Profit and cash flow are not the same thing. A business can still go broke whilst making a healthy profit just by not having enough financial reserves to meet its commitments.
Cash flow management is the fundamental and essential responsibility of the Business Owner or General Manager. A good cash flow manager reviews cash flow needs for the next week, next month, next quarter and plans for any large cash need before it becomes a crisis.
Remember that cash flow management is more than just what’s happening with accounts receivable and payable. It also includes sales, raising finance through loans/overdrafts or sale of assets, controlling stock…
Sales and Marketing
A regular and dependable volume of sales is a major help to cash flow planning. So systemise your sales and marketing as far as practical to ensure you have a regular level of enquiries and a strong conversion rate.
Require payment in advance. If that’s not possible invoice quickly on shipment of goods or services.
Negotiate favourable payment schedules in your terms and conditions – make sure you increase the price to allow for any increased risk and costs.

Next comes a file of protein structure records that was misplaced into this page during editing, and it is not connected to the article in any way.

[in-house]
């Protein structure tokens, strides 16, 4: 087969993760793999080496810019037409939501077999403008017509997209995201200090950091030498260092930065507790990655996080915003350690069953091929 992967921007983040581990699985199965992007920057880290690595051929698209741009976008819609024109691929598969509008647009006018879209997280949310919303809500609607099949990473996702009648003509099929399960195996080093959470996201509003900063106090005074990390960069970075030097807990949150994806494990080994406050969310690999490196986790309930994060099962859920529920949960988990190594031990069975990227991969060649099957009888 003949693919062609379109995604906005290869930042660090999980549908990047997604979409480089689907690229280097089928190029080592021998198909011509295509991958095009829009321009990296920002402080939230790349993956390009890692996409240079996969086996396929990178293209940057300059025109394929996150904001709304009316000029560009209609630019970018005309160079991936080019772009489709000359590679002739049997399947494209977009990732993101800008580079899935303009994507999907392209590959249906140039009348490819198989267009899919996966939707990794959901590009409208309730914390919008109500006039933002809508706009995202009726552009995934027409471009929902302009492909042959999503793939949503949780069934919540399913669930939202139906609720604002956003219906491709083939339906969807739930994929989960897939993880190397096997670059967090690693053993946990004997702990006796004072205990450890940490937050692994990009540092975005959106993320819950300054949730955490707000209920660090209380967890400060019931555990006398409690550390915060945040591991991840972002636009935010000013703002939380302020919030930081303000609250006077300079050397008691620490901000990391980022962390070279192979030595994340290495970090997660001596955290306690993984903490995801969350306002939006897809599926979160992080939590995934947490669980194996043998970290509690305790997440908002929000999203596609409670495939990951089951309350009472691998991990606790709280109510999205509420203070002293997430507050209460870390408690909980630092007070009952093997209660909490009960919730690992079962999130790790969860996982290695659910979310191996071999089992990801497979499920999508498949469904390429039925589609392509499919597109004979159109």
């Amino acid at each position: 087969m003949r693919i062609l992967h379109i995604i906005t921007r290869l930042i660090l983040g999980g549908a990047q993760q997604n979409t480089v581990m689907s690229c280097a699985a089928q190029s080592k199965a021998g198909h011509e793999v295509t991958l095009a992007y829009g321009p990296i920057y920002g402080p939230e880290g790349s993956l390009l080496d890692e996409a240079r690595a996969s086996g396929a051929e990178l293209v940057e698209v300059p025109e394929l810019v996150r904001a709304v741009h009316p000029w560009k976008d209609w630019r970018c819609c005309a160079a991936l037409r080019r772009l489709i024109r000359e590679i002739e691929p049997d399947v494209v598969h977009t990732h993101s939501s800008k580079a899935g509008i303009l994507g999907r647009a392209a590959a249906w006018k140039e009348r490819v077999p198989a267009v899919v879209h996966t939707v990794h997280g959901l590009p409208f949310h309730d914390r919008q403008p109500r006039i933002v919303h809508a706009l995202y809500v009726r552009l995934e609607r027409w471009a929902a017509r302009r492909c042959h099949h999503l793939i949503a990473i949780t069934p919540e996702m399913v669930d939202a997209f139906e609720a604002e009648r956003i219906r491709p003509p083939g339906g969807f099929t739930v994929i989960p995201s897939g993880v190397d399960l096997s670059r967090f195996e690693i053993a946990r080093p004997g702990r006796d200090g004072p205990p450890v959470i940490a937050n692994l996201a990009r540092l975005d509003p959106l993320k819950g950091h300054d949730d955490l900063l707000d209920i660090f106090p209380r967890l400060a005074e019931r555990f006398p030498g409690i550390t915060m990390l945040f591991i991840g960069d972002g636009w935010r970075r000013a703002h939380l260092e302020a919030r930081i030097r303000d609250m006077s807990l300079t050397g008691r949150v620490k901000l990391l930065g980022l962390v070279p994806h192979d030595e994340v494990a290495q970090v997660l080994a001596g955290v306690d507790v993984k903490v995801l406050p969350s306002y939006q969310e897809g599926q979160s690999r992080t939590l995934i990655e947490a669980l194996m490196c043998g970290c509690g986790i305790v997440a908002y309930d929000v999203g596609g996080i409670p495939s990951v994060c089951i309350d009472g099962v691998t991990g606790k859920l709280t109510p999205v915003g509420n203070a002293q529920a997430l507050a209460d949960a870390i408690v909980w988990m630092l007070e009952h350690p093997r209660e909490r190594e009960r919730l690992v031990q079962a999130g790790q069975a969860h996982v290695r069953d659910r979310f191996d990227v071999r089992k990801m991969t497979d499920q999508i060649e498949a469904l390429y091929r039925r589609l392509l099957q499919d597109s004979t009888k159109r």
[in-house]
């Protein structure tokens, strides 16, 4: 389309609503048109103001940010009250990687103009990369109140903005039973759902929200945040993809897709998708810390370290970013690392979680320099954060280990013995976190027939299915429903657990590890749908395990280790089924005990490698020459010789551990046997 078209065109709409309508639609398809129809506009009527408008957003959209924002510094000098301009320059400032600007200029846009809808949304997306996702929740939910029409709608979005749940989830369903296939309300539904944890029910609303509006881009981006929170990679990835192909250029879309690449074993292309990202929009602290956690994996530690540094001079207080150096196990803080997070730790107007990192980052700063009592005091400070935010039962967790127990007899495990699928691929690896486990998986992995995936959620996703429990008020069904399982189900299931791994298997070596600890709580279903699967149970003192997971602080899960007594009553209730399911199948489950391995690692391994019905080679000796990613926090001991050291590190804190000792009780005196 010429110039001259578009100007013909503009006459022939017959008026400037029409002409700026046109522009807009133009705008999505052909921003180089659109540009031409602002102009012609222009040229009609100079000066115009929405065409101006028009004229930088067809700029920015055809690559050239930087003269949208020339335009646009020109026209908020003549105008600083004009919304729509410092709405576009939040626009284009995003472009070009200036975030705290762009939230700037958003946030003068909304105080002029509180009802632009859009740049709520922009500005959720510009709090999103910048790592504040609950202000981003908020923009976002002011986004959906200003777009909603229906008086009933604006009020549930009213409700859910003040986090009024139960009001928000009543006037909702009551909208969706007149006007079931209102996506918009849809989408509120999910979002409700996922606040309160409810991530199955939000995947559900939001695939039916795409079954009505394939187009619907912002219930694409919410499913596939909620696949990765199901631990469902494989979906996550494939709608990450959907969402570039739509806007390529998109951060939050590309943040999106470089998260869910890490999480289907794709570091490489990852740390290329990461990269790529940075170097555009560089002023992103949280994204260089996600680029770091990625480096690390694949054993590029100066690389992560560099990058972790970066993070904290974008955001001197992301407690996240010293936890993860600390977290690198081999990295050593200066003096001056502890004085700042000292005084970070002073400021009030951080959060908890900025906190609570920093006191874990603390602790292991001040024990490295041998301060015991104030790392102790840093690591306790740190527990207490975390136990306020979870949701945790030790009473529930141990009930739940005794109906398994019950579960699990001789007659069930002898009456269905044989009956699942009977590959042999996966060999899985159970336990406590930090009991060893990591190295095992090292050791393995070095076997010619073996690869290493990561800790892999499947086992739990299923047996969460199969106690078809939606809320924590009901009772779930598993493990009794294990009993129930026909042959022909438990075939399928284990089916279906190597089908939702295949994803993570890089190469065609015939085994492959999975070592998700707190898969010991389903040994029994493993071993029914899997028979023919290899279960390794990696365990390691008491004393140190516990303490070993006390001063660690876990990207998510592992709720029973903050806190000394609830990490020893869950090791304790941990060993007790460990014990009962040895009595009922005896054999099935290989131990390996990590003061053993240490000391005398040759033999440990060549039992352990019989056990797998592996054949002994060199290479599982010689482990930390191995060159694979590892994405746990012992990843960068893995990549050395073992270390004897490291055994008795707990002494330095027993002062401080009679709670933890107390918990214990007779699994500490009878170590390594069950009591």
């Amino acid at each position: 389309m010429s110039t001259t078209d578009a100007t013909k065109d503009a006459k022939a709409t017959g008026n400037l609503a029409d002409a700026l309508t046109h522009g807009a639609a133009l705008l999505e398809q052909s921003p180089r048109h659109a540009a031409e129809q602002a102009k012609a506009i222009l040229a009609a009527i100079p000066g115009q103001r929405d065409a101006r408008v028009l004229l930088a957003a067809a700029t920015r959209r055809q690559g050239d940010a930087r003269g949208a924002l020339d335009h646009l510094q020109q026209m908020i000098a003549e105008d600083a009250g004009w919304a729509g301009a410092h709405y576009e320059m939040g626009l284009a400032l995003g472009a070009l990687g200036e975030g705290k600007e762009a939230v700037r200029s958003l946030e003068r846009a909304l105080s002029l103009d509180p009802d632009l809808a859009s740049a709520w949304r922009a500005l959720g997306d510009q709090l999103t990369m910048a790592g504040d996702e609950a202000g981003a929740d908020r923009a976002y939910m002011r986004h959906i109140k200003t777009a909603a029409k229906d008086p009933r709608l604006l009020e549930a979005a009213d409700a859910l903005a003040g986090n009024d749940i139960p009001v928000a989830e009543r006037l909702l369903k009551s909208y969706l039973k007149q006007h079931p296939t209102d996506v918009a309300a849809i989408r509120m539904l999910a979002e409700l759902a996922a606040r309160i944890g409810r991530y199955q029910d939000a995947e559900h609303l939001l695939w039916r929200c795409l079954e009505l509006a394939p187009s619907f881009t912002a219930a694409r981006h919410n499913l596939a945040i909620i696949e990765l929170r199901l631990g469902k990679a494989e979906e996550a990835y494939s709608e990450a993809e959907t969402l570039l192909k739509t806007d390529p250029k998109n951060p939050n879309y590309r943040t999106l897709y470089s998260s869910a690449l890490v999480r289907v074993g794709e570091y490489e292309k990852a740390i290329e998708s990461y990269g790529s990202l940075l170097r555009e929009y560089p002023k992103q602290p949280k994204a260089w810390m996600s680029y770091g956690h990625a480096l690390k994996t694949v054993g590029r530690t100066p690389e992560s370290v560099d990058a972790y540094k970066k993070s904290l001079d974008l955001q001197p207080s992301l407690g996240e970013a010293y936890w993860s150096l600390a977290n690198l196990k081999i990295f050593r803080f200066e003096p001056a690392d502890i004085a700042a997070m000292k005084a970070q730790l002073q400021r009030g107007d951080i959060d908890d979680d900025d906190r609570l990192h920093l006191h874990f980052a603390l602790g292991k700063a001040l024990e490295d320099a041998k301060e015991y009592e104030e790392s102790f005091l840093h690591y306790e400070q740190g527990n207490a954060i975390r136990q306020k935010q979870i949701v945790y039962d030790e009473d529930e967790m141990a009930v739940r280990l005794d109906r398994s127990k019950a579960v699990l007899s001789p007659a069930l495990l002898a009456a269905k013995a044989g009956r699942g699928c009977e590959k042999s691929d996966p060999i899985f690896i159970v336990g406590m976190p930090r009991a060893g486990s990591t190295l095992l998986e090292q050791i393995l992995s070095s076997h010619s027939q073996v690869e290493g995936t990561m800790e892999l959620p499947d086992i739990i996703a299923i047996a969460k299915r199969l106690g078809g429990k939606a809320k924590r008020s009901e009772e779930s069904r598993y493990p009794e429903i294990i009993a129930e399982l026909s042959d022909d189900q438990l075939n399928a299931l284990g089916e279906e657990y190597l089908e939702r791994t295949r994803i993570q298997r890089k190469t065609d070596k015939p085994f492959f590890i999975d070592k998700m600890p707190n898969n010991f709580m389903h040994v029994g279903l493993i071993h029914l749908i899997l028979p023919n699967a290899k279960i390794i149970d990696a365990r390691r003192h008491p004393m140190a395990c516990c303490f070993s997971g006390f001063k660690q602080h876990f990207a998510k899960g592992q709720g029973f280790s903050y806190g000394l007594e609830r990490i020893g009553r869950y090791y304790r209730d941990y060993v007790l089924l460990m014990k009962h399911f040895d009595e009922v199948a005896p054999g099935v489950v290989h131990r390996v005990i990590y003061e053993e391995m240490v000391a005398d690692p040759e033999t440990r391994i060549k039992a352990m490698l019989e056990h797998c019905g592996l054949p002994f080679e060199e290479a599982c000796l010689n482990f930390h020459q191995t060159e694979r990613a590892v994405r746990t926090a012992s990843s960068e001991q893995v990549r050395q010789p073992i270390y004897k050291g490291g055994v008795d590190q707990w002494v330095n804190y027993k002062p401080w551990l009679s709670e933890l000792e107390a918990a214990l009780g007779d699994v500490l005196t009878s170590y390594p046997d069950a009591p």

Establish late payment penalties as part of your terms and conditions – and enforce them
Offer rewards for early payment
Only provide credit after a credit history has been established. Require credit applications and check references
Have a minimum dollar amount for orders before granting credit
Have your customers pay by credit card or get authority to debit their bank account. That way you can process payments immediately and you do not have to wait for customers to send the cheque
Stop extending credit to slow payers – you are not a bank
Make use of credit insurance
Update your credit control and accounts receivable processes and ensure your team are trained to utilise them. Review your 30/60/90 accounts payable reports at least monthly.
Stop training your customers to be slow payers – if they are late on paying in accord with agreed terms and conditions then initiate recovery procedures.
Expenses and Accounts Payable
Pay your bills promptly. After you build a history of payment negotiate extended payment terms – a supplier will often give a good customer 30 to 90 day terms
Keep overheads to a minimum. Before purchasing something set increased sales goals to justify and fund the expense.
General Cash Management
Review your cash position at least weekly.
Review your P&L at least monthly. Get your accountant and financial advisor to show you how to interpret it
Invest your cash in hand to maximise its earning potential
Establish a line of credit with your bank before you need it
To make sure you can move quickly to borrow if needed, keep an eye on your current ratio (assets over liabilities – at least 2:1 is good) and quick ratios (liquid assets divided by current liabilities – should be over 1:1)
Establish good internal controls for handling cash. Use different people to reconcile than you use to deposit cheques or cash.